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Book Review: The Cat Who Wasn’t There by Lilian Jackson Braun

Copyright: 1992 by Lilian Jackson Braun
Genre: Mystery

The Cat Who Wasn’t There is the 14th episode of Lilian Jackson Braun’s Cat Who series. Jim Qwilleran has returned to his home in Pickax following his aborted trip to the Potato Mountains (The Cat Who Moved a Mountain). He rushed home when he heard there was a prowler parked outside of girlfriend Polly Duncan’s home. Qwill feared that his millions made her a target for kidnapping. In part to get Polly out of the way for awhile, Qwill agreed to accompany her and a group of citizens from the area on a guided tour of Scotland. After all, he tells anyone who will listen, his mother was a Mackintosh. The tour guide would be a friend of Polly’s, Irma Hasselrich. Also going on the tour was Quill’s old girlfriend, Dr. Melinda Goodwinter, who still had designs on him. As suggested by the title, the cats, Koko and Yum Yum would not be making the trip, hence…they were not there.

The trip didn’t go as planned. Qwill, who seems to dislike eccentric old ladies, children and about half the people in town, quickly becomes bored with the planned tour. Another castle, another battlefield; he misses Koko and Yum Yum. Then Irma is found dead and someone robs one of the tour members. Some of the participants in the tour leave early, Qwill and Polly among them. Once home, Dr. Melinda continues to pursue Qwill, even though he has told her numerous times that he is involved with Polly. The “prowler” is again sighted. With the assistance of the Siamese, who seem to exhibit a sixth sense about mysteries and murders, Qwill unearths some answers that happen to involve Polly and the good doctor. Someone dies by the end of the novel.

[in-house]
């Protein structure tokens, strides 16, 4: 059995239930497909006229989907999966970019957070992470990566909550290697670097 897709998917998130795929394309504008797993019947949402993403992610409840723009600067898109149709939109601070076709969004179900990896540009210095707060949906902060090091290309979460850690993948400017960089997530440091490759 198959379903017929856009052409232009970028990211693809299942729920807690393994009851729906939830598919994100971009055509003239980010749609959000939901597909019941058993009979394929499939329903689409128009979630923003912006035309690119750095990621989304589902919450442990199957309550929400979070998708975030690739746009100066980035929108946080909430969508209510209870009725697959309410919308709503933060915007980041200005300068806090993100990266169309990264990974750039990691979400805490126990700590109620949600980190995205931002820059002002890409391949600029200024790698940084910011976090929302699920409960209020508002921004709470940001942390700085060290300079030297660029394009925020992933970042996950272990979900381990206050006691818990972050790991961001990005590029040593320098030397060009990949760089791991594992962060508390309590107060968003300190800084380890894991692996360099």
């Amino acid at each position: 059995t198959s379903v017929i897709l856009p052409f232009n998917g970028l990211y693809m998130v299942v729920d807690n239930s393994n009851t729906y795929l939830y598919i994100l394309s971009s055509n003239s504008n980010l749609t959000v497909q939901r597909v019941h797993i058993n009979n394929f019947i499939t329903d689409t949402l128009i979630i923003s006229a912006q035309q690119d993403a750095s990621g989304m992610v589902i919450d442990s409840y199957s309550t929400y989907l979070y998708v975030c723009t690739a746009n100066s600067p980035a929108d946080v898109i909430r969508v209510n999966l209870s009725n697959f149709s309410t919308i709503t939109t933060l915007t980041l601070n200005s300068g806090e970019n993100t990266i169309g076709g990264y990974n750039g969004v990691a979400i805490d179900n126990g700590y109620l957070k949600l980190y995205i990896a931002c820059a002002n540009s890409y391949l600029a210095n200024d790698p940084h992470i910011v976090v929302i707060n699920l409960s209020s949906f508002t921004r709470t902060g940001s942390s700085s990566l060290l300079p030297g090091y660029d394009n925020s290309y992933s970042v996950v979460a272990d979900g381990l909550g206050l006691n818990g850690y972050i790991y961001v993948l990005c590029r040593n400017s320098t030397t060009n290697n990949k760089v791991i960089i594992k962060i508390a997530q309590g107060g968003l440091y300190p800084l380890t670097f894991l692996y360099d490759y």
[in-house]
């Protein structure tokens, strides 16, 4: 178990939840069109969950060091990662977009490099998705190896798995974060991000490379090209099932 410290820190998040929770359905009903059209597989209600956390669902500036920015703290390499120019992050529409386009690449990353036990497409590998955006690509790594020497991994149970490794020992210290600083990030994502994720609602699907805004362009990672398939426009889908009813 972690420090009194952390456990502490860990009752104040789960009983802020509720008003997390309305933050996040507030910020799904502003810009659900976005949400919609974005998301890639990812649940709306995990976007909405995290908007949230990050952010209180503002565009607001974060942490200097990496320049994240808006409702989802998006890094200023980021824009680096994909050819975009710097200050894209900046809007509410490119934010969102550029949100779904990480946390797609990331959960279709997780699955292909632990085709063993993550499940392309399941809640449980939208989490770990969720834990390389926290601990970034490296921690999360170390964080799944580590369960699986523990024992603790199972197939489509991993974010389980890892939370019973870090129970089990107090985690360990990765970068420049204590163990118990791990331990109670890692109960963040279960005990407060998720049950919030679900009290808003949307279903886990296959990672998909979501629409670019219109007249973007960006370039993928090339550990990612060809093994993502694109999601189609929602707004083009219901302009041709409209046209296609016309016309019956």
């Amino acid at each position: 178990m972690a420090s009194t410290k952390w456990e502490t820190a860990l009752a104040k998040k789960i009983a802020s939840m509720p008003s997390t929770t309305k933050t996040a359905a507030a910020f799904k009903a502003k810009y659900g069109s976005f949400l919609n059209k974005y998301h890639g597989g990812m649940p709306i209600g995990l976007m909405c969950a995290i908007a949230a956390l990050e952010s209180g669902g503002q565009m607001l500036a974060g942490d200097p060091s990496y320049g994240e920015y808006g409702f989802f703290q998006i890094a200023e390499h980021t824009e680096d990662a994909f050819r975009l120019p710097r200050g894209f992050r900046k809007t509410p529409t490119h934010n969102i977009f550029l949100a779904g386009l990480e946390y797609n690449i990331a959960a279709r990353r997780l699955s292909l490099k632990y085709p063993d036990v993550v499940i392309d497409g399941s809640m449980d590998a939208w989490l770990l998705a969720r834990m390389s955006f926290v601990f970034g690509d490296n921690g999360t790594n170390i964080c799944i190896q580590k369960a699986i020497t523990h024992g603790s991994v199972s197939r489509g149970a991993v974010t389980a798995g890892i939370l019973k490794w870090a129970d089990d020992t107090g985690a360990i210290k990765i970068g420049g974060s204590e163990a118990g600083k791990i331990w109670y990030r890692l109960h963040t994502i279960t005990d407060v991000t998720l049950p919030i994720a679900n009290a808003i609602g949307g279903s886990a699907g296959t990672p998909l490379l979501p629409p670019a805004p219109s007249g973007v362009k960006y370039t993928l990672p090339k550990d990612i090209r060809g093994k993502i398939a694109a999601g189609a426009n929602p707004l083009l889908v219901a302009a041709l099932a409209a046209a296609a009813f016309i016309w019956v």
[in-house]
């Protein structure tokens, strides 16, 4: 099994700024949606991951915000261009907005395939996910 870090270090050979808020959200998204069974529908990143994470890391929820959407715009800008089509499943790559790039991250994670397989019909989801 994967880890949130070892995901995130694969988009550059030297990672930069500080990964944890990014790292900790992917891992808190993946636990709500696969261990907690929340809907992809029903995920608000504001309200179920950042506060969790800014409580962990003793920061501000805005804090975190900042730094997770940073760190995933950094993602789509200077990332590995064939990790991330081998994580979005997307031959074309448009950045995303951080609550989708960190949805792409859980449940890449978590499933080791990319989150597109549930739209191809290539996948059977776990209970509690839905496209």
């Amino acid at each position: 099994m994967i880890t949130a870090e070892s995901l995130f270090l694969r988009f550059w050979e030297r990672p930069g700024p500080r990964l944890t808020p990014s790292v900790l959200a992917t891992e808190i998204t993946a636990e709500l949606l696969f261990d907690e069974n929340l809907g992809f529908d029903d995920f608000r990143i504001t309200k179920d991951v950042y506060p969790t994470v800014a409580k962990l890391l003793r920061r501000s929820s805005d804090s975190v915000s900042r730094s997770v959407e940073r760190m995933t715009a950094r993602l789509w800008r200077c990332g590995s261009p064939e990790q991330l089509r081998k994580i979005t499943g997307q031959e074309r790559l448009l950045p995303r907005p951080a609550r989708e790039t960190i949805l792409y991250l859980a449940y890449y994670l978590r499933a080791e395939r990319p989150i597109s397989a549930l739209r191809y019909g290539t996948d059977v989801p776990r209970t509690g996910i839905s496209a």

The Cat Who Wasn’t There was cute and entertaining, depicting the eccentricities of Qwill and the other people of Pickax. One set of characters were two elderly sisters who collected teddy bears. James Qwilleran is described as a middle age man, divorced, with a history of alcoholism who was once a noted investigative journalist who had traveled the world. He speaks of love for Polly Duncan but it is a strange relationship at best. Particularly odd was the fact that the couple did not travel to Scotland together, even though he was only going because she wanted him to. He is extremely protective of her insisting that he drive her to and from work and anywhere else she wanted to go because of this prowler. Yet, throughout his relationship with Polly, he takes any number of other women out to dinner. He seems to hate Polly’s cat, who he sees as overindulged, in spite of the fact that he never feeds his own cats cat food.

I read this series of books many years ago and am currently rereading them. I remember loving them and actually buying the books new as they came out. They are from a different era, before books were filled with foul language and explicit sex. I don’t remember each individual episode, although I do remember the last one written and perhaps the knowledge of what happened in the end has soured my excitement for the books as I read them today. I think I am remembering them as mysteries with a couple cats in them, which was and still is their allure. But, they are also written with a bit of wit that I am overlooking rather than appreciating. I am going to attack the next volume, The Cat Who Went Into the Closet, with that thought in mind.

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